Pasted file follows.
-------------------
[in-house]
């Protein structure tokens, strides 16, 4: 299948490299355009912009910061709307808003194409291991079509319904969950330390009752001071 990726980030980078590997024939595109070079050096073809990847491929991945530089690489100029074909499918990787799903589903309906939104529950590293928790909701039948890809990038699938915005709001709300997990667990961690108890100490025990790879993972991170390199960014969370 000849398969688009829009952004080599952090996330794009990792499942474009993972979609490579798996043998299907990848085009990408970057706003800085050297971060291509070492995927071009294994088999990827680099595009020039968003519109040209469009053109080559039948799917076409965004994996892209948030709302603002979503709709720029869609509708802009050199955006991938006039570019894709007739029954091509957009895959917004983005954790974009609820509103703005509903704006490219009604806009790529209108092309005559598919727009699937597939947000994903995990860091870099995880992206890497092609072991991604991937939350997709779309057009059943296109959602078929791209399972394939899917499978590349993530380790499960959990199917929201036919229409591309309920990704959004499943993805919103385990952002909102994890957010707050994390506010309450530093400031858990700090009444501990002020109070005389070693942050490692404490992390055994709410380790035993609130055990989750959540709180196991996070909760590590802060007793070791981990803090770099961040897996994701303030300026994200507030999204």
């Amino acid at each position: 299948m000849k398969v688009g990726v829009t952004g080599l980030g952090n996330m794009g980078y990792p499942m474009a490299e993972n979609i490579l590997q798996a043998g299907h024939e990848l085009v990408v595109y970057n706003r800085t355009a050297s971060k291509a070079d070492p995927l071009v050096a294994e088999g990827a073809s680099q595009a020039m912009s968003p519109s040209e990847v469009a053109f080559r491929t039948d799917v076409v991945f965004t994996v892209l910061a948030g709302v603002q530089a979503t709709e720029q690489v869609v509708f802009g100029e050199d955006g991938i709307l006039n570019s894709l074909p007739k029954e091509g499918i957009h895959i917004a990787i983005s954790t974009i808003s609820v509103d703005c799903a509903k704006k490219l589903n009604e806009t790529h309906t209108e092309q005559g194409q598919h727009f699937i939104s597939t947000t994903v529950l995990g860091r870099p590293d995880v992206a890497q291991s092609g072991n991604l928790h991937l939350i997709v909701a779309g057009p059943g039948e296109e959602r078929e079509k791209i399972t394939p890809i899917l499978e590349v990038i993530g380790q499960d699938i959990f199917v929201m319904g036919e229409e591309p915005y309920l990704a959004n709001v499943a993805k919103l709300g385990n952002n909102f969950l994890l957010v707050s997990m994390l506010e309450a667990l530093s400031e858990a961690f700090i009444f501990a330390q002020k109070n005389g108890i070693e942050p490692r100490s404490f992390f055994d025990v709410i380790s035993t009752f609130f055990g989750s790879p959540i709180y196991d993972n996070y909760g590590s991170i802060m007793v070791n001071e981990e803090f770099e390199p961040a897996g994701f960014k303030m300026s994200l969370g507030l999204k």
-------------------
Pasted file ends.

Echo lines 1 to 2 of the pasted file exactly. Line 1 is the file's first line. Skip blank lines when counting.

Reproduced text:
[in-house]
């Protein structure tokens, strides 16, 4: 299948490299355009912009910061709307808003194409291991079509319904969950330390009752001071 990726980030980078590997024939595109070079050096073809990847491929991945530089690489100029074909499918990787799903589903309906939104529950590293928790909701039948890809990038699938915005709001709300997990667990961690108890100490025990790879993972991170390199960014969370 000849398969688009829009952004080599952090996330794009990792499942474009993972979609490579798996043998299907990848085009990408970057706003800085050297971060291509070492995927071009294994088999990827680099595009020039968003519109040209469009053109080559039948799917076409965004994996892209948030709302603002979503709709720029869609509708802009050199955006991938006039570019894709007739029954091509957009895959917004983005954790974009609820509103703005509903704006490219009604806009790529209108092309005559598919727009699937597939947000994903995990860091870099995880992206890497092609072991991604991937939350997709779309057009059943296109959602078929791209399972394939899917499978590349993530380790499960959990199917929201036919229409591309309920990704959004499943993805919103385990952002909102994890957010707050994390506010309450530093400031858990700090009444501990002020109070005389070693942050490692404490992390055994709410380790035993609130055990989750959540709180196991996070909760590590802060007793070791981990803090770099961040897996994701303030300026994200507030999204």